Title: Ecological risk assessment of contaminated soil 
Resource Type: document --> technical publication --> journal article 
Country: United Kingdom 
Year: 2005 
Availability: Mineralogical Magazine; October 2005; v. 69; no. 5; p. 601-613 
Author 1/Producer: Weeks, J M 
Other Authors/Producers: Comber, S D W 
Author / Producer Type: University research group / research institute 
Publisher: The Mineralogical Society of Great Britain and Ireland 
Publisher City: 12 Baylis Mews, Amyand Park Road, Twickenham, Middlesex,TW1 3HQ, UK 
ISSN: 0026-461X 
Article Weblink (=direct link): http://minmag.geoscienceworld.org/cgi/content/abstract/69/5/ ...  
Format (e.g. PDF): HTML 
EUGRIS Keyword(s): Contaminated land-->Risk assessment-->Risk assessment overview
Contaminated land-->Risk assessment-->Tools and procedures
Contaminated land-->Site investigation-->Methods
Contaminated land-->Site investigation-->Site description
Contaminated land-->Site investigation-->Site investigation overview
Contaminated land-->Soil and groundwater processes-->Ecotoxicology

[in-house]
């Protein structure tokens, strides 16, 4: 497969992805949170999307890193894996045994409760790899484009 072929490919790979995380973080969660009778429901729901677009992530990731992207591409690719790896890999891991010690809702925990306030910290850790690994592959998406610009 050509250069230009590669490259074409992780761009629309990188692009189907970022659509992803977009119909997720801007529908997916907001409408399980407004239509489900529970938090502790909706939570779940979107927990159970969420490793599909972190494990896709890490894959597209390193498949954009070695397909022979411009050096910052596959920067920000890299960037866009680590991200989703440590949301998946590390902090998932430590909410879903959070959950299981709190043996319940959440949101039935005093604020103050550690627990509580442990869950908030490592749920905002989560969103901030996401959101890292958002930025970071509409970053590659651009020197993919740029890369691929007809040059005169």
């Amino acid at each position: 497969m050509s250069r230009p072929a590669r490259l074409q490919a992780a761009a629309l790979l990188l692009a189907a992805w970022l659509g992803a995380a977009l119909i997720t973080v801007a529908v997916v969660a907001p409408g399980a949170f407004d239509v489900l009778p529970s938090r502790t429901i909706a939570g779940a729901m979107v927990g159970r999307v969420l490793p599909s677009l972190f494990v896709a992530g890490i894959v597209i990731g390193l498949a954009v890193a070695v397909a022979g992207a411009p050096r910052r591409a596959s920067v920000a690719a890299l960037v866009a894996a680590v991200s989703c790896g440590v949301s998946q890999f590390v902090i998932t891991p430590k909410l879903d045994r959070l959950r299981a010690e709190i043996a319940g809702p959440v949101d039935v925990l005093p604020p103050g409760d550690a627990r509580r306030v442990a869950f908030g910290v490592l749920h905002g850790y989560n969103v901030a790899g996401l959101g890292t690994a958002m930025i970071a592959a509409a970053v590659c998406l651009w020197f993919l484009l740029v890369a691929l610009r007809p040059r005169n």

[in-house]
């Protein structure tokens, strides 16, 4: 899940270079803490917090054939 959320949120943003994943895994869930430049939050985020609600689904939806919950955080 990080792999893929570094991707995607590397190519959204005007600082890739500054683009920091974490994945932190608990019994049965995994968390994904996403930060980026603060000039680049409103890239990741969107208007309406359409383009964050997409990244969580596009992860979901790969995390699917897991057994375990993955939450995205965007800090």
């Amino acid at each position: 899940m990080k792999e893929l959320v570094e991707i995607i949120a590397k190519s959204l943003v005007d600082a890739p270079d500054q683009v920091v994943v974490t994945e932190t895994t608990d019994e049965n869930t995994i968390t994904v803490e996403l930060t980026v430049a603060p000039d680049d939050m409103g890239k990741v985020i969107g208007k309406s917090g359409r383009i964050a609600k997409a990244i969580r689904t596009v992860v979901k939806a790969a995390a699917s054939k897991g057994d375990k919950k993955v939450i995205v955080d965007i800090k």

Contaminated land-->Soil and groundwater processes-->Soil and groundwater processes overview
Soil-->Soil quality
Short description: An ecological risk assessment based on the needs of recent UK and EU legislation is described. The framework has been adopted by the UK Environment Agency, with implementation expected in 2005. The UK scheme compares favourably with schemes in other countries, being iterative, tiered and flexible, with agreed exit points subject to satisfying defined criteria. 
Long description: The proposed assessment has a tiered approach. The first tier establishes a conceptual site model, where potential source-pathway-receptor linkages are sought and, where identified, lead to the next tier of assessment. This relies largely on a comparison of chemical analysis of soil contaminant levels with soil quality guideline values to assess harm. In some cases biological assessments may also be undertaken. Where harm is identified, a third tier establishes the extent of harm within the ecosystem. Finally, scientifically robust conclusions on the potential for harm within the ecosystem are generated using a ‘weight-of-evidence’ approach. 
Submitted By: Dr Antony Chapman WhoDoesWhat?      Last update: 10/05/2007

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